Monster’s Ball. November 2013.

Dear Rowley,

To Somerset House for the private view of Isabella Blow: Fashion Galore! on Tuesday night. Came, La Farmer and Mr Bowering, Simon, Vicki Sarge, Judith Watt and of course Shaun who invited one and all. Shaun had won the Walpole Award for International Creative Brand the night before (well-deserved) and was looking terribly serious. I suppose as a dear friend and creative collaborator of Isabella Blow and Alexander McQueen, the evening must have been a rather bitter-sweet celebration replete with memories.

Don’t you find that whenever there’s a gathering of fashion people it calls to mind Barbarella and the land of the Great Evil where the matmos bubbles unseen beneath their feet fed by negative energy? Perhaps it is my insecurity in this company that makes one feel ever alert for a darting eye or whispered comment into ears behind hands. On the plus side, the exhibition was beautifully and intelligently curated by Alastair O’Neill of St Martins and demonstrated what a powerful good witch Isabella Blow was for her chosen fashion designers, milliners and models.

The mannequins were startling. One in particular modelling a Vuitton fur coat and Philip Treacy black net cloche made my heart skip a beat. The face was Isabella Blow’s and one half expected it to come to life and step off the podium upon which it was displayed. The most poignant piece for me in the exhibition was a fax from her employer the Sunday Times in response to what appeared to be a desperate plea for an expense claim to be paid. Isabella Blow is not the first and she won’t be the last fashion goddess to live on the brink of bankruptcy while the people she championed so fearlessly prospered.

It is of course something of an open secret that Isabella Blow was a sacred monster who terrorised and frustrated her editors on TatlerSunday Times Style and Vogue in equal measure. I wonder how many of those people who didn’t pay her, called her a lunatic behind her back and in some cases fired her were at the party glad-handing each other and raising a glass to her memory? Of course it would be folly to beatify Isabella Blow just because she took her life and her talent away. She was a complicated creature but one who also deserved a little more compassion than she was afforded. Which of us is not?

It’s been rather a week for dining out and after Isabella we decamped to The Delaunay; easily my favourite of Christopher and Jeremy’s restaurants with a menu to die and lighting that would do Jack Cardiff proud. Vicki, who knew Isabella rather well, made the comment that she always thought Isabella Blow carried her clothes and maximum millinery with recklessness and ease. Seeing the outfits on display on mannequins made Vicki realise that Isabella was a performance artist and endured extreme discomfort to showcase the most avante garde creations of her favourites.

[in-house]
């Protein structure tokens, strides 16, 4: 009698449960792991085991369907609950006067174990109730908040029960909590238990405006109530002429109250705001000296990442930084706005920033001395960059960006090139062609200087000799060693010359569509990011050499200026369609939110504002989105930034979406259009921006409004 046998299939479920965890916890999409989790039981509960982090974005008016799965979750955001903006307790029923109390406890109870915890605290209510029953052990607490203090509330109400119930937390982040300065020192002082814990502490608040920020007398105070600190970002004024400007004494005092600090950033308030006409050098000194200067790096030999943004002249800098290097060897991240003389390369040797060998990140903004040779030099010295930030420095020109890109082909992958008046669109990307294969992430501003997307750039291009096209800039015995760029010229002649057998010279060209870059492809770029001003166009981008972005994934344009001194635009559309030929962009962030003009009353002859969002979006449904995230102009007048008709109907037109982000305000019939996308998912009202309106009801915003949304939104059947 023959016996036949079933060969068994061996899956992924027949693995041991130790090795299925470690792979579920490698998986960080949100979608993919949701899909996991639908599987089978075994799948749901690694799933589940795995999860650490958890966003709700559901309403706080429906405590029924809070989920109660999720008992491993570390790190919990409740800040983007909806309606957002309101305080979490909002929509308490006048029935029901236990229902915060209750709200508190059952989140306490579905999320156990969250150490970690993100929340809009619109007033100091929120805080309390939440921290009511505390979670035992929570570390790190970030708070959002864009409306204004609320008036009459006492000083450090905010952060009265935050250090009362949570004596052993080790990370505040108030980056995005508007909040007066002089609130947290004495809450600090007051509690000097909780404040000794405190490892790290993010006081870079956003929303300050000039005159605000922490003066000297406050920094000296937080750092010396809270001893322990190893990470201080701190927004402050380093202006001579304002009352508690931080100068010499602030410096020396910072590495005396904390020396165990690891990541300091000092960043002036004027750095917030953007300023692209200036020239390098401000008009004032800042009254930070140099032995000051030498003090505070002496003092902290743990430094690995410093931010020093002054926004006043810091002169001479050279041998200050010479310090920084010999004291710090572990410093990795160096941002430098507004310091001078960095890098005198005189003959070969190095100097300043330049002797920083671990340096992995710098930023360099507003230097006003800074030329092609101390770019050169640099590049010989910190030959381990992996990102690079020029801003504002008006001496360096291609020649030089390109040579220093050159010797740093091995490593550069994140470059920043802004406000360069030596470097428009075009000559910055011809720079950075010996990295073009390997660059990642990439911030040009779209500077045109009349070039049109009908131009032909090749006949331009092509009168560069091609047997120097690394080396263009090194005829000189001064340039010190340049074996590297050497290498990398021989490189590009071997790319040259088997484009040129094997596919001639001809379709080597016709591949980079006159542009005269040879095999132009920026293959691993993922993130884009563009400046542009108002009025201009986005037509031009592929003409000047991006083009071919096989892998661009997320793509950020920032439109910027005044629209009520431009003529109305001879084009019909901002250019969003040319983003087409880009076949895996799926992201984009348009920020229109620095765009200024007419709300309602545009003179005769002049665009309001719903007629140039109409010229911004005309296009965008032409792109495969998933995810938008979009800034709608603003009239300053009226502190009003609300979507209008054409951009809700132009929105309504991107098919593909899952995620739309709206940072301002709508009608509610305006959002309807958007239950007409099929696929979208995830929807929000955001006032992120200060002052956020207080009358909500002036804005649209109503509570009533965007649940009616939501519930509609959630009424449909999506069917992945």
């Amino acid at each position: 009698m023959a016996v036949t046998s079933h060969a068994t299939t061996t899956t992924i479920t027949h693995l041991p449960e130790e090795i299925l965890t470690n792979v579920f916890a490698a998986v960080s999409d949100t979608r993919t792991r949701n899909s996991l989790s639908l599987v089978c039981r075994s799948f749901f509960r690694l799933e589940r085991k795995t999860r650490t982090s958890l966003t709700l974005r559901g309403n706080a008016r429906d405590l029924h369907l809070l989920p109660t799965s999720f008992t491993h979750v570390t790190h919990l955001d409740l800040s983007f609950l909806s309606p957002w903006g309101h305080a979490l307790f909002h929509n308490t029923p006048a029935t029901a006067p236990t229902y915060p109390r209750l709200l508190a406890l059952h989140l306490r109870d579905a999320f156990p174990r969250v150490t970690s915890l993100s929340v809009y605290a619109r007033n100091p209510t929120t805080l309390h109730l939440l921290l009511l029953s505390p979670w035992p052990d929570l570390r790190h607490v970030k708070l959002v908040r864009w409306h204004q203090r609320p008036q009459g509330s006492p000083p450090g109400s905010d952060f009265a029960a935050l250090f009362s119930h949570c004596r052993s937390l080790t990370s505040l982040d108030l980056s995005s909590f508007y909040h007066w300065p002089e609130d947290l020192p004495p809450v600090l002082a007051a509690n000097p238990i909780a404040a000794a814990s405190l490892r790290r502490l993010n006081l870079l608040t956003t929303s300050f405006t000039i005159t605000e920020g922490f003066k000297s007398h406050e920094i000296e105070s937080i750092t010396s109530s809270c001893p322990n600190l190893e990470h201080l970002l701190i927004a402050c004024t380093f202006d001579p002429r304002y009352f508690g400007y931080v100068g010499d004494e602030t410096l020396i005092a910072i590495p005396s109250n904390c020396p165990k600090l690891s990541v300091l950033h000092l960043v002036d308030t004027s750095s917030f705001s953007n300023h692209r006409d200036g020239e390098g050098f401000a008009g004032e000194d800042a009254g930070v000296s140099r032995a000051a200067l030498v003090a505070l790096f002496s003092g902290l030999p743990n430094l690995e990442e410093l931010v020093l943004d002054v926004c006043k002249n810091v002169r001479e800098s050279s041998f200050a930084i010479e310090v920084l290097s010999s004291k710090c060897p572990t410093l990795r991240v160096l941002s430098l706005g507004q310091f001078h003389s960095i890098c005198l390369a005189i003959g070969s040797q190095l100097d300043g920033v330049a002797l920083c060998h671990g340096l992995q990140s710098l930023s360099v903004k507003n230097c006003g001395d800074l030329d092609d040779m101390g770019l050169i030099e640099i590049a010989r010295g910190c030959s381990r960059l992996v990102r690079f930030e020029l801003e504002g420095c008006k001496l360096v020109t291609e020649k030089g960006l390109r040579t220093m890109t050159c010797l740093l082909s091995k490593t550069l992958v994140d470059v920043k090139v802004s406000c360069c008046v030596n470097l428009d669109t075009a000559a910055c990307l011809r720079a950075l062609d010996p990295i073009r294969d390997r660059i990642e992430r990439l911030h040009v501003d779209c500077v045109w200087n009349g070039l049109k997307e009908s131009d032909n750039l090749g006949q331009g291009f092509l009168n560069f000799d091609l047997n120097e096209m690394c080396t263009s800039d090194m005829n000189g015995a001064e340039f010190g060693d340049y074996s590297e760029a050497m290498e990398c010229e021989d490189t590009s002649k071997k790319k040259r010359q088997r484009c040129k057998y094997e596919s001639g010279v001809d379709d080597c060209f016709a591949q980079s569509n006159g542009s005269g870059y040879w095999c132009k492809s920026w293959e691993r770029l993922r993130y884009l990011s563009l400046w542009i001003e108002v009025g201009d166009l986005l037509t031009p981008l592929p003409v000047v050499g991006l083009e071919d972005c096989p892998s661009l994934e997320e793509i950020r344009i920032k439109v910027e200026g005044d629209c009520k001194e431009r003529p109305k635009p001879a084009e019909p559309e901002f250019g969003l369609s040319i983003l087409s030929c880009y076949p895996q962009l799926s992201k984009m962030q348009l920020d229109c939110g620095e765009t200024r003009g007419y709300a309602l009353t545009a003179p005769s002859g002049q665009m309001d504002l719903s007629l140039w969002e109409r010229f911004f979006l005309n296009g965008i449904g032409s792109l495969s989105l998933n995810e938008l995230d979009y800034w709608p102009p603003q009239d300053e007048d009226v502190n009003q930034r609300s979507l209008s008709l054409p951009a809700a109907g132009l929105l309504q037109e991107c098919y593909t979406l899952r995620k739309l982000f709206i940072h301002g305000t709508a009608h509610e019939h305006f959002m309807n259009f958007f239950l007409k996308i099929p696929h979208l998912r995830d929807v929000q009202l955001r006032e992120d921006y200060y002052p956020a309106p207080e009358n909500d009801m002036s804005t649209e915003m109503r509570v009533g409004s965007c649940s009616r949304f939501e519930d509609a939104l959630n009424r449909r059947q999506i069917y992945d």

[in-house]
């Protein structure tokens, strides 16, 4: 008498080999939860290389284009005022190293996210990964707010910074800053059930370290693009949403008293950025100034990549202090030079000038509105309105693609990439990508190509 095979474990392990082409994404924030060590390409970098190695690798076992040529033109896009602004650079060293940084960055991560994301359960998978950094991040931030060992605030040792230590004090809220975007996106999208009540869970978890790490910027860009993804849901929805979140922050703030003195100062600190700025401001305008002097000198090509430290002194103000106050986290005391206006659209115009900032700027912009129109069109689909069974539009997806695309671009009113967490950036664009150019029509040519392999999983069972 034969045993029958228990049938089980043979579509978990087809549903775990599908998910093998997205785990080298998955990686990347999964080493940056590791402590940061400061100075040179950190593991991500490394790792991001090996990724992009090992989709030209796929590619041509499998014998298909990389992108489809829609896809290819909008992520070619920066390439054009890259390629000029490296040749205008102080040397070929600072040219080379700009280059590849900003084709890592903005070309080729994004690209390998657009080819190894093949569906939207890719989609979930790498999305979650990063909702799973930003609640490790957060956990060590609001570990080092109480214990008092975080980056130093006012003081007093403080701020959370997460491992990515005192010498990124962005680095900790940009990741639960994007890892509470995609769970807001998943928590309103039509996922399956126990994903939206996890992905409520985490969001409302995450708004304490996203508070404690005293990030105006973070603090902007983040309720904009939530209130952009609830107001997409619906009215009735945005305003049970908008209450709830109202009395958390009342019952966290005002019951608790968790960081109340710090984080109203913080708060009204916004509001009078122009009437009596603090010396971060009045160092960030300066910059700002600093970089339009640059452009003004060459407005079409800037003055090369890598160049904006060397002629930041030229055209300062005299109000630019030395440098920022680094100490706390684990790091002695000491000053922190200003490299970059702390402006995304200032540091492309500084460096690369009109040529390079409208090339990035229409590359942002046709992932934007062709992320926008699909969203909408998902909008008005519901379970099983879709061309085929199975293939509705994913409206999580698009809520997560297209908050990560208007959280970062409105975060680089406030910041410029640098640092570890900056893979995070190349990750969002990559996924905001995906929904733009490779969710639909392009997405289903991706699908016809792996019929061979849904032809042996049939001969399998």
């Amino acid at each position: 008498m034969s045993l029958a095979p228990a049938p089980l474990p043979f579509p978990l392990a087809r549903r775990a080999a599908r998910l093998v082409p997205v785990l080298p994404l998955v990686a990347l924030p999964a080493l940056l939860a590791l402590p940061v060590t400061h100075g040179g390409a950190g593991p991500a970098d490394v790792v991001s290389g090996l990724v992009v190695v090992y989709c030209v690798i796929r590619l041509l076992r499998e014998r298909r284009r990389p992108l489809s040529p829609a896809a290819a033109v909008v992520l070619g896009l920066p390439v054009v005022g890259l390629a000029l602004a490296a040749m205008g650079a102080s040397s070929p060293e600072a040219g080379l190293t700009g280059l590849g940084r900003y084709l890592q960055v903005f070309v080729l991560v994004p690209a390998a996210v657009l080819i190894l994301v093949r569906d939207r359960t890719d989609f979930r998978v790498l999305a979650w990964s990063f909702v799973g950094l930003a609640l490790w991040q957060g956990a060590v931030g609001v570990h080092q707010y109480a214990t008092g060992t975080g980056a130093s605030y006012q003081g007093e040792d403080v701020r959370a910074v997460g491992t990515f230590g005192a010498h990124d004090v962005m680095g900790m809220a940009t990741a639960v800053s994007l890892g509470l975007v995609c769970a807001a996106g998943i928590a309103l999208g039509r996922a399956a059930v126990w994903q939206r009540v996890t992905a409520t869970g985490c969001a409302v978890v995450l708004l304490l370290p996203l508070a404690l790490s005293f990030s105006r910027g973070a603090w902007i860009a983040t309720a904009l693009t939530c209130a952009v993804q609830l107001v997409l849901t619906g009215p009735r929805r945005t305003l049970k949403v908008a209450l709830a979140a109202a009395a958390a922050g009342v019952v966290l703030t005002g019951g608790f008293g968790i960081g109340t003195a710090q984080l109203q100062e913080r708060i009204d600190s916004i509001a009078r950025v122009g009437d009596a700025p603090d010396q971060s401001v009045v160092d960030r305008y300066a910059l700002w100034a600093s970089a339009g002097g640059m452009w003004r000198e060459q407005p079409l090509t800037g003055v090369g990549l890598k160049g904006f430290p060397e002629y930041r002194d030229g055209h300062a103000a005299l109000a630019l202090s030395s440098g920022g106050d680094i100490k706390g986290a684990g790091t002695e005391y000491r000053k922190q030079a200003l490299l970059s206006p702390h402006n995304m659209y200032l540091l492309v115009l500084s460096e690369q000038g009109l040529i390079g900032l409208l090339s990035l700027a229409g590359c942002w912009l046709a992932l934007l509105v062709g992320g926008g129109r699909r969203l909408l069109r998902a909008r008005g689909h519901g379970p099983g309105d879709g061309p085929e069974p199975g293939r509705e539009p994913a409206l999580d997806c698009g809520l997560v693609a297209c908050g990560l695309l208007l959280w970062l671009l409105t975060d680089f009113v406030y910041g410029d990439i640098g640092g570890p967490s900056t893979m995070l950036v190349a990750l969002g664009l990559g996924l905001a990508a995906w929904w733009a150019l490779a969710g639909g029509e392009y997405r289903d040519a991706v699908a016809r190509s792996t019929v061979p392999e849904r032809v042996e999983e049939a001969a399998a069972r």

Is there, one wonders, a pretender to Isabella Blow’s position as champion of extreme fashion? I suppose there’s Anna dello Russo but I would describe what she wears as a ‘get up’ devoid of sex or style whereas Blow always looked unselfconscious and divinely sexy as a result. For Blow, fashion was not fancy dress and you got the feeling she didn’t give a fuck about what anybody else thought. For her imitators fashion is clearly used as a desperate cry for attention and applause.

Speaking of desperation and applause, I had lunch with my glamorous Agent Geraldine at The Rivington for a pow-wow about the new projects codenamed ‘Operation Wolf From Door’. I always love a day with Geraldine. I knew we were destined to be best of friends when at our first lunch and asked whether we’d like a glass or a bottle of Champagne replied, ‘I always think ordering a glass is a false economy’.

What I’m finding these days is that the projects that really put fire in my loins that I think are long shots are the ones that garner the best responses. Let’s face it Rowley, if I thought I’d spend the rest of my life writing about menswear I think I’d hang myself from the chandelier with a Charvet tie. You know my motto of old ‘we’ll burn that bridge when we come to it’ but I have learnt to look back but not stare. As Scarlett rightly says ‘tomorrow is another day’.

Speaking of Miss O’Hara, did you see that Gone With The Wind is  back on the big screen at the BFI? I think the Sherwood Massive might have a Christmas outing to see the movie equipped with picnic hampers full of barbecue and mint juleps. I do love a drink in the cinema, don’t you? I remember Lee ‘the Unsinkable Molly’ Brown and I laughing our asses off at a showing of Hairspray with a litre bottle each of pre-mixed gin and tonic. I tell you, our Miss Baltimore Crabs was quite the rage.

Well, what else is new? This weekend I am getting to work on the proposal for ‘Project Carnaby Boys’. My darling neighbours are also loaning me what has become known as ‘the miraculous machine’: an industrial carpet cleaner that’s got more suction than Monica Lewinsky. When I borrowed it last I took a bottle of Chablis over to No 27b with a note that read ‘I didn’t know what true love was before I met the miraculous machine’. Until next time…